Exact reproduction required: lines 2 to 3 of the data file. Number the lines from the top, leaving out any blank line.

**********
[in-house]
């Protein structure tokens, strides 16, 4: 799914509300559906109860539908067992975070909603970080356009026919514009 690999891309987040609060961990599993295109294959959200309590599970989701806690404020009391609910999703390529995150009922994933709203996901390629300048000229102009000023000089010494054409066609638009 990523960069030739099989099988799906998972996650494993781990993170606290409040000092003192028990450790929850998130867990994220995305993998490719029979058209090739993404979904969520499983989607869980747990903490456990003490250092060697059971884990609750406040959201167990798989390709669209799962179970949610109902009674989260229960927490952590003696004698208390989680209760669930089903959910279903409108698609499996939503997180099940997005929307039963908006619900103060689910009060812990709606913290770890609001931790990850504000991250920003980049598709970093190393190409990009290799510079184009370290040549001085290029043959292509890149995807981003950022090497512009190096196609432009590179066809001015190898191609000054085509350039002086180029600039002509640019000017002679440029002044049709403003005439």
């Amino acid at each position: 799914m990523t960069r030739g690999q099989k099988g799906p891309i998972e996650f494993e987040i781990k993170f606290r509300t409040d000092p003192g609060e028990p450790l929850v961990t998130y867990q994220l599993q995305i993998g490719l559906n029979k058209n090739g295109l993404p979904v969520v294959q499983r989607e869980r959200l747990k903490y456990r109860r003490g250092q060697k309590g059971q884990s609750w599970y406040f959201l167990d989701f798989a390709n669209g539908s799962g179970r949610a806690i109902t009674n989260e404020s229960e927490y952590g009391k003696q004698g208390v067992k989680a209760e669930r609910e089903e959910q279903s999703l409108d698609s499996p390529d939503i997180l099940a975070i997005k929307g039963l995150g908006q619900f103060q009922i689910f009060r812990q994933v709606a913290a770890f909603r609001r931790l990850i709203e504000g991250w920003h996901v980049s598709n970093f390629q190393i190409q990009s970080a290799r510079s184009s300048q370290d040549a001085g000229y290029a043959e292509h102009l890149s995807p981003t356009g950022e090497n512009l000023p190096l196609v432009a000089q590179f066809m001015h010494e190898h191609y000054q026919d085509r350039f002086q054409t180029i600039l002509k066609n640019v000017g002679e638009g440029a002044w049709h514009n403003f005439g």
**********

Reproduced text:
């Protein structure tokens, strides 16, 4: 799914509300559906109860539908067992975070909603970080356009026919514009 690999891309987040609060961990599993295109294959959200309590599970989701806690404020009391609910999703390529995150009922994933709203996901390629300048000229102009000023000089010494054409066609638009 990523960069030739099989099988799906998972996650494993781990993170606290409040000092003192028990450790929850998130867990994220995305993998490719029979058209090739993404979904969520499983989607869980747990903490456990003490250092060697059971884990609750406040959201167990798989390709669209799962179970949610109902009674989260229960927490952590003696004698208390989680209760669930089903959910279903409108698609499996939503997180099940997005929307039963908006619900103060689910009060812990709606913290770890609001931790990850504000991250920003980049598709970093190393190409990009290799510079184009370290040549001085290029043959292509890149995807981003950022090497512009190096196609432009590179066809001015190898191609000054085509350039002086180029600039002509640019000017002679440029002044049709403003005439």
């Amino acid at each position: 799914m990523t960069r030739g690999q099989k099988g799906p891309i998972e996650f494993e987040i781990k993170f606290r509300t409040d000092p003192g609060e028990p450790l929850v961990t998130y867990q994220l599993q995305i993998g490719l559906n029979k058209n090739g295109l993404p979904v969520v294959q499983r989607e869980r959200l747990k903490y456990r109860r003490g250092q060697k309590g059971q884990s609750w599970y406040f959201l167990d989701f798989a390709n669209g539908s799962g179970r949610a806690i109902t009674n989260e404020s229960e927490y952590g009391k003696q004698g208390v067992k989680a209760e669930r609910e089903e959910q279903s999703l409108d698609s499996p390529d939503i997180l099940a975070i997005k929307g039963l995150g908006q619900f103060q009922i689910f009060r812990q994933v709606a913290a770890f909603r609001r931790l990850i709203e504000g991250w920003h996901v980049s598709n970093f390629q190393i190409q990009s970080a290799r510079s184009s300048q370290d040549a001085g000229y290029a043959e292509h102009l890149s995807p981003t356009g950022e090497n512009l000023p190096l196609v432009a000089q590179f066809m001015h010494e190898h191609y000054q026919d085509r350039f002086q054409t180029i600039l002509k066609n640019v000017g002679e638009g440029a002044w049709h514009n403003f005439g």